The Crow is a superhero comic book series created by James O'Barr revolving around the titular character of the same name. The series, which was originally created by O'Barr as a means of dealing with the death of his girlfriend at the hands of a drunk driver, was first published by Caliber Comics in 1989. It became an underground success, and was later adapted into a film of the same name in 1994. Three film sequels, a television series, and numerous books and comic books (published by numerous companies) have also been subsequently produced.
The Crow #1 (February 1989).
|Publisher||Caliber Press, Kitchen Sink Press, Image Comics, IDW Publishing|
|First appearance||Caliber Presents #1 (Jan. 1989)|
|Created by||James O'Barr|
|Series publication information|
|Publisher||Caliber Press (1989–1990)
Kitchen Sink Press (1996–1998)
Image Comics (1999)
IDW Publishing (2012–2014)
|Publication date||(The Crow (Caliber Press))
Feb. – May 1989
(The Crow: Dead Time)
Jan. – Mar. 1996
(The Crow: Flesh & Blood)
May – July 1996
(The Crow: Wild Justice)
Oct. – Dec. 1996
(The Crow: Waking Nightmares)
Jan. 1997 – May 1988
(The Crow / Razor: Kill the Pain)
Apr. 1998 – Sept. 1988
(The Crow (Image Comics))
Feb. 1999 – Nov. 1989
|Number of issues||45+|
|Writer(s)||James O'Barr, John Wagner, James Vance, Jerry Prosser, Christopher Golden, Everette Hartsoe, Jon J Muth, John Shirley, Frank Bill|
|Artist(s)||James O'Barr, Alexander Maleev, Charlie Adlard, Jamie Tolagson, Paul Lee, Kevin Colden, Antoine Dodé, Drew Moss|
|The Crow: Special Edition||ISBN 978-1451627251|
The Crow has been translated into almost a dozen languages and has sold around 750,000 copies worldwide.
The Crow first appeared on the back cover of Deadworld #10 (November 1988); James O'Barr provided a back cover to the first comic book Caliber Press published, which contained an advertisement for the upcoming The Crow appearance in Caliber Presents #1. (The ads shows The Crow standing with a smoking shotgun in one hand and a samurai sword in the other, with the statement, "For Some Things...There Is No Forgiveness". It mentions The Crow appearing in February 1989.)
The Crow's first in-story appearance was in Caliber Presents #1 (January 1989), in the story "Inertia", which serves as a prequel to the main series. O'Barr again provided a back cover for this issue.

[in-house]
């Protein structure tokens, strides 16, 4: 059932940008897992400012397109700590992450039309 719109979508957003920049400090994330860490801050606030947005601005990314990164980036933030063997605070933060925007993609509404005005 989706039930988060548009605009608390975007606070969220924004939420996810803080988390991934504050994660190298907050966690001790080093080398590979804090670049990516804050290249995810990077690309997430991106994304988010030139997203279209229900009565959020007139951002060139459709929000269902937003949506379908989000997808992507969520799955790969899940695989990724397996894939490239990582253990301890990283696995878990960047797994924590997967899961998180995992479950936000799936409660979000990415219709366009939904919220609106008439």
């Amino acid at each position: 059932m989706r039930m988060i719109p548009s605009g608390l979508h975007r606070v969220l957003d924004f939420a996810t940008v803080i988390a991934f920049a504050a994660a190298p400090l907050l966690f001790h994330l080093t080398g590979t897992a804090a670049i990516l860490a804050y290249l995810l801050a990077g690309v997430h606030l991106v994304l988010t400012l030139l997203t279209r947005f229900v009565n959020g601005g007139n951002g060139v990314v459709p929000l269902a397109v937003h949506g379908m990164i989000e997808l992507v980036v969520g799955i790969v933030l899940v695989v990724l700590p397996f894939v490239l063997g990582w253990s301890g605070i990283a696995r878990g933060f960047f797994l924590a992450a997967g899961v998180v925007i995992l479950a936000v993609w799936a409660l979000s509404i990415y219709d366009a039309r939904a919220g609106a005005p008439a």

The character's first limited series was The Crow #1-4 (Feb.–May 1989). Four issues, titled "Pain", "Fear", "Irony", and "Despair," take readers through a series of vengeance tales as The Crow cuts and shoots through Tin Tin, Tom Tom, Top Dollar, Funboy and T-Bird, the gang members that attacked and killed him and his lover Shelly.
In A Caliber Christmas (Dec. 1989), Eric reflects back on happier times with Shelly in the story "Atmosphere." (In The Crow graphic novel, this story is placed between issues #2 and 3.)
Caliber Presents #15 (Sept. 1990) contained a preview of the unpublished The Crow #5, titled "Death", that was meant to complete the original story arc.
Tundra Publishing later reprinted Caliber's first four issues in two double-sized volumes and printed "Death" (also double-sized) as the third volume.
Kitchen Sink PressEdit
London Night StudiosEdit
In 1999, Image Comics released a new Crow comic series with yet another take on the Eric Draven story. It ran for ten issues, ending in November of that year.
In 2002, Titan Books compiled and released the previous original books into one, making this the first time The Crow appeared as a single book
O'Barr stated in a 2004 interview that an Author's Edition would contain at least "60 pages of new material that no one has ever seen. Half of that are pages that had to be removed for space reasons." O'Barr described the additions as including "more romance flashback scenes between Eric and Shelly," as well as sequences that would make the work "more visually interesting." On January 16, 2010, it was announced on O'Barr's official website that the Author's Edition of The Crow was indeed going to be released and that O'Barr was currently working on it. On April 7, 2011, O'Barr announced that The Crow: Special Edition would be released on July 28, 2011, from Gallery Books.
In July 2012, IDW Publishing published a new five-issue Crow series, The Crow: Death and Rebirth, written by novelist John Shirley (co-writer of the original Crow film) and illustrated by Kevin Colden.
Four more IDW Crow series followed: The Crow: Skinning the Wolves (2013), The Crow: Curare (2013), The Crow: Pestilence (2014) and The Crow: Momento Mori (2018).
The story revolves around an unfortunate young man named Eric. He and his fiancée, Shelly, are assaulted by a gang of street thugs after their car breaks down. Eric is shot in the head and is paralyzed, and can only watch as Shelly is savagely beaten, raped, and shot in the head. They are then left for dead on the side of the road. Eric later dies in the hospital operating room while Shelly is DOA.
He is resurrected by a crow and seeks vengeance on the murderers, methodically stalking and killing them. When not on the hunt, Eric stays in the house he shared with Shelly, spending most of his time there lost in memories of her. Her absence is torture for him; he is in emotional pain, even engaging in self-mutilation by cutting himself.
The crow acts as both guide and goad for Eric, giving him information that helps him in his quest but also chastising him for dwelling on Shelly's death, seeing his pining as useless self-indulgence that distracts him from his purpose.